Dr. Michele Wakin spoke at the Safe Parking Program 20th Anniversary Celebration on June 20 at the Santa Barbara Woman’s Club. | Sarita Relis

“Do you give change to homeless people on the streets?”

To signal “no,” the vast majority of the nearly 160 individuals seated in the Santa Barbara Woman’s Club in Mission Canyon knocked on their tables or tapped their glasses. “Why? Why is being homeless so stigmatized?”

Dr. Michele Wakin, sociologist and former UCSB graduate, asked the tough questions to attendees of the Safe Parking Program 20th Anniversary Celebration last Thursday, June 20, inspiring discussion on the state of homelessness in Santa Barbara County and beyond. Serving as a sort of myth-buster for the afternoon, Wakin put widely believed stereotypes about homeless people on the table — just to rip off the tablecloth, revealing the realities behind them. 

She spoke about Santa Barbara’s very own hobo jungles from the early 1900s, which challenged the belief that members of the homeless community are devoid of law and order. In fact, the “mayor of Jungleville” would meet with the city’s elected officials to talk policy and PR on a yearly basis. Simply put, they held themselves and others to a relatively high standard, all things considered.

Former county supervisor Susan Rose (left, with New Beginnings Director Kristine Schwarz) and Congressmember Salud Carbajal were awarded for their pivotal roles in getting the Safe Parking Program off the ground. | Sarita Relis

While we don’t see many shantytowns like this anymore due to “homelessness becoming a public space issue,” Wakin said, the sense of accountability that they demonstrated has not been forgotten.

The California-heavy notion is that these individuals flock to progressive, wealthier cities with more forgiving social services and policies toward their population.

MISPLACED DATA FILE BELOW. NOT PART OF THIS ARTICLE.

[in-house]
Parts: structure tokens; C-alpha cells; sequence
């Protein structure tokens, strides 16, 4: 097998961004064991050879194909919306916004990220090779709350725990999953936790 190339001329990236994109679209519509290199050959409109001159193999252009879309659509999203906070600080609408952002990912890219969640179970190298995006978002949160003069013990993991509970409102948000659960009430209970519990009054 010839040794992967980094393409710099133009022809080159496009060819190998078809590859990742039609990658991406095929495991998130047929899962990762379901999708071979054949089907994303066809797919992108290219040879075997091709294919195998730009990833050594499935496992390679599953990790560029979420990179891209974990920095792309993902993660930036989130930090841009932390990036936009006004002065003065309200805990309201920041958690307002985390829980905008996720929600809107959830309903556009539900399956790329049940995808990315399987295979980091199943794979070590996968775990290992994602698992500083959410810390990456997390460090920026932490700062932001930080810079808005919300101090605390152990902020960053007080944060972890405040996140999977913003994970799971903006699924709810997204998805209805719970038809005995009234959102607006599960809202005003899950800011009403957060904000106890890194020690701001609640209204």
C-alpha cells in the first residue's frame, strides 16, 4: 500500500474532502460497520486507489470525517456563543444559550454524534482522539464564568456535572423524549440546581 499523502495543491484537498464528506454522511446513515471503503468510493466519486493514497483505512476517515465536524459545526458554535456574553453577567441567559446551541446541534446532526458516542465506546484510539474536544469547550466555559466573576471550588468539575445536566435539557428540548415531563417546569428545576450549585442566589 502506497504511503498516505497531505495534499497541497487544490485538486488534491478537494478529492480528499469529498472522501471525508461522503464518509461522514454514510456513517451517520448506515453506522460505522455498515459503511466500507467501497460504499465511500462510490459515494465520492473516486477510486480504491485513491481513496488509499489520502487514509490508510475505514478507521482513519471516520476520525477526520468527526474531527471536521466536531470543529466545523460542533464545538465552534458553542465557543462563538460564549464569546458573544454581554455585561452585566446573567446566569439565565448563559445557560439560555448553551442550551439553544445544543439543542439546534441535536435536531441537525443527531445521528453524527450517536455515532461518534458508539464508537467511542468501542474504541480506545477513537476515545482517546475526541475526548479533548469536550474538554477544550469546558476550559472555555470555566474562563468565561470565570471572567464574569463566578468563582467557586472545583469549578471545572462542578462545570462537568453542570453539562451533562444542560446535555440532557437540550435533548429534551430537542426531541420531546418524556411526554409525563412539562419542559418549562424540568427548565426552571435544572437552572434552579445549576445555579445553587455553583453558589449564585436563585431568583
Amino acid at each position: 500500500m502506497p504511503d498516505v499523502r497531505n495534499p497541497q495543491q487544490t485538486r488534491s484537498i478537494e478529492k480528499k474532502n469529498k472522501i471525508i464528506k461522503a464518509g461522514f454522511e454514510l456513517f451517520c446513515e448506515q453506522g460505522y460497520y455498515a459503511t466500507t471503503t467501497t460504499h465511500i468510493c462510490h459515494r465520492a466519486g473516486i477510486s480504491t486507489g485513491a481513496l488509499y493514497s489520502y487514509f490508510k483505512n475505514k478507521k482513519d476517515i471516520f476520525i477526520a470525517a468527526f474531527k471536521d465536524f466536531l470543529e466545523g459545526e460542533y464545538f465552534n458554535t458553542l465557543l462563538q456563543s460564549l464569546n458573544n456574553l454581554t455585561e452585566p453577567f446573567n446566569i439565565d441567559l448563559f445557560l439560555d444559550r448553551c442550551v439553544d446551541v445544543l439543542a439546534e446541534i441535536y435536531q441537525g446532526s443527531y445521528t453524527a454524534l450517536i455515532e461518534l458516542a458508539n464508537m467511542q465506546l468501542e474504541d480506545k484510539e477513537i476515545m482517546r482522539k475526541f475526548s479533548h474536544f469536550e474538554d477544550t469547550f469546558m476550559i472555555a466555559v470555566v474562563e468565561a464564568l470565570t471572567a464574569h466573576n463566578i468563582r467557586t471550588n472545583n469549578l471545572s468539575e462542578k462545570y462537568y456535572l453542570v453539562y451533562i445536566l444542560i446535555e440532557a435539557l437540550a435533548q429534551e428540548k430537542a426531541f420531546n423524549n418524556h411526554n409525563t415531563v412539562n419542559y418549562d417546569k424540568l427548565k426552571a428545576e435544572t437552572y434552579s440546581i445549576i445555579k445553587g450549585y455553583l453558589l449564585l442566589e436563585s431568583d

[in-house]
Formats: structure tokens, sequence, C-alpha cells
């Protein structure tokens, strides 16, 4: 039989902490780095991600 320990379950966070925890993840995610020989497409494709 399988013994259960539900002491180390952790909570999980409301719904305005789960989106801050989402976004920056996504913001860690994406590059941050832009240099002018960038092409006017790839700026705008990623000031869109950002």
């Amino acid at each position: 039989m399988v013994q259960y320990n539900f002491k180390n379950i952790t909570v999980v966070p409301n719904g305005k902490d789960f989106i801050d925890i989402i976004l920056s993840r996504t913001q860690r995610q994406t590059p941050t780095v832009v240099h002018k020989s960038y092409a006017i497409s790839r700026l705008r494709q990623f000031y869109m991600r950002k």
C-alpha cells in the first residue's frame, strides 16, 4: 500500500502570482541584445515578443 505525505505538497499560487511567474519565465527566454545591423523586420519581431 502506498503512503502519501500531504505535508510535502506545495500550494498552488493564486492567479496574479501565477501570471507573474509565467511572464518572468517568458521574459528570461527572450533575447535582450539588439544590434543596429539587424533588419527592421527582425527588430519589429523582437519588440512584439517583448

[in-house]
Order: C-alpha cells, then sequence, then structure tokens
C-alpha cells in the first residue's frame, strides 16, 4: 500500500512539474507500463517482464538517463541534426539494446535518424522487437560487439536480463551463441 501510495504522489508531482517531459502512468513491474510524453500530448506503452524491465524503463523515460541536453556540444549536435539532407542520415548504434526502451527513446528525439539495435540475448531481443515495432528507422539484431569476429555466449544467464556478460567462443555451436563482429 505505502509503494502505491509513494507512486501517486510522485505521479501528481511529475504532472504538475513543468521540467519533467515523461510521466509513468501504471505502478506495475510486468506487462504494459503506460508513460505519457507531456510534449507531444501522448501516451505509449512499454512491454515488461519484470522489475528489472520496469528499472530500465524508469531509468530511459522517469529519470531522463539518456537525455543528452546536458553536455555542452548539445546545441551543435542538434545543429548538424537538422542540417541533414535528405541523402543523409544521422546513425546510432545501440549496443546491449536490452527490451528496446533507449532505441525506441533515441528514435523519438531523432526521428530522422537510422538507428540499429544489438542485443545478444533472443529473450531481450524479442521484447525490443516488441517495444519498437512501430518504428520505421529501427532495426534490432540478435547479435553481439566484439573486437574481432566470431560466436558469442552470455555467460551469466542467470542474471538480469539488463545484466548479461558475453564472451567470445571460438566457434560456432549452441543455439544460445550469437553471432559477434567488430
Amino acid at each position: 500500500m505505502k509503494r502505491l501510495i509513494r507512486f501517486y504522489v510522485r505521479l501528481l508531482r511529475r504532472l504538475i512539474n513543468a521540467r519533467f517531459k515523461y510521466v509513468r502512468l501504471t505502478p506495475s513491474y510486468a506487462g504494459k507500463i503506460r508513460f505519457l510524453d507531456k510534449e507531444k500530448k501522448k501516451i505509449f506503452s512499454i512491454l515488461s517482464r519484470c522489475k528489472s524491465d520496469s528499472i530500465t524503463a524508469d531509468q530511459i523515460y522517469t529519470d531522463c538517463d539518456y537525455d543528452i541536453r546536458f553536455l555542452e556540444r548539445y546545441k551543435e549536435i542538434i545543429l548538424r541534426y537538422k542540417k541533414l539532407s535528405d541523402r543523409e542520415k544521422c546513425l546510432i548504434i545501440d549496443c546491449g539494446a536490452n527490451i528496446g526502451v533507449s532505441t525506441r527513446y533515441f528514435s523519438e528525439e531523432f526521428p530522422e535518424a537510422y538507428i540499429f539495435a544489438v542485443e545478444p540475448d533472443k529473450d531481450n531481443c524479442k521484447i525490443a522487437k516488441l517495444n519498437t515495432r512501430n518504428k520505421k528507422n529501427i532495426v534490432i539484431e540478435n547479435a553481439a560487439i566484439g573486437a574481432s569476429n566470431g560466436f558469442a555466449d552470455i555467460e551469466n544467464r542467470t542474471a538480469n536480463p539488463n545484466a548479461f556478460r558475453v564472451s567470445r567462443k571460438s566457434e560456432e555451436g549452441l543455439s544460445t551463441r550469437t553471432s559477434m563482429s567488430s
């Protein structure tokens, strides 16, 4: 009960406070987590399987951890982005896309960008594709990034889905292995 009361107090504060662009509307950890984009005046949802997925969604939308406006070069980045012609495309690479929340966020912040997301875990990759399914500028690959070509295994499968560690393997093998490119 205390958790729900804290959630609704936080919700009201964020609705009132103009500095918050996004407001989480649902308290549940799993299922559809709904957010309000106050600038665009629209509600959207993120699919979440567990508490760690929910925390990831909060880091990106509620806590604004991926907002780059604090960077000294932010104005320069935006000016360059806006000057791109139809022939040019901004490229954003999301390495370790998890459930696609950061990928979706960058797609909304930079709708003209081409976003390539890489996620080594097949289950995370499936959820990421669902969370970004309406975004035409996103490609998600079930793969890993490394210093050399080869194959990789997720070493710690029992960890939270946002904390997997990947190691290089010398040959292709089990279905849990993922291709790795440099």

To this, Wakin brings up a surprising counterpoint: Detroit, Michigan. Detroit is dealing with a population where more than one in three people (more than 33 percent) fall below the federal poverty line — more than double Santa Barbara County’s 14.1 percent and rising far above the national average of 11.5 percent. 

However, as of last summer, Detroit’s homeless count on any given night was fewer than 2,000 people on the streets and in shelters, according to the city’s Housing and Revitalization Department. While these counts are certain to be underreported, for an impoverished city of more than 140 million, this number is astonishingly low.

For reference, Los Angeles — with its amassed wealth and progressive politics — boasts a homeless per capita rate about five times higher than Detroit’s.

“It’s all about housing,” she said. “Detroit has affordable and subsidized housing, and they have a lot of it, which is why they’re able to keep their homeless numbers so low despite the huge amount of poverty you see.” 

To Wakin, the issues of homelessness and housing are flip sides of the same coin. Combine this with the optimism of New Beginnings’ Safe Parking Program toward eliminating some portion of the complex matter, and it doesn’t seem all that daunting.

Rep. Salud Carbajal said that by “meeting people where they’re at,” Safe Parking allows people to access necessary services without enabling or stigmatizing vehicular homelessness. | Sarita Relis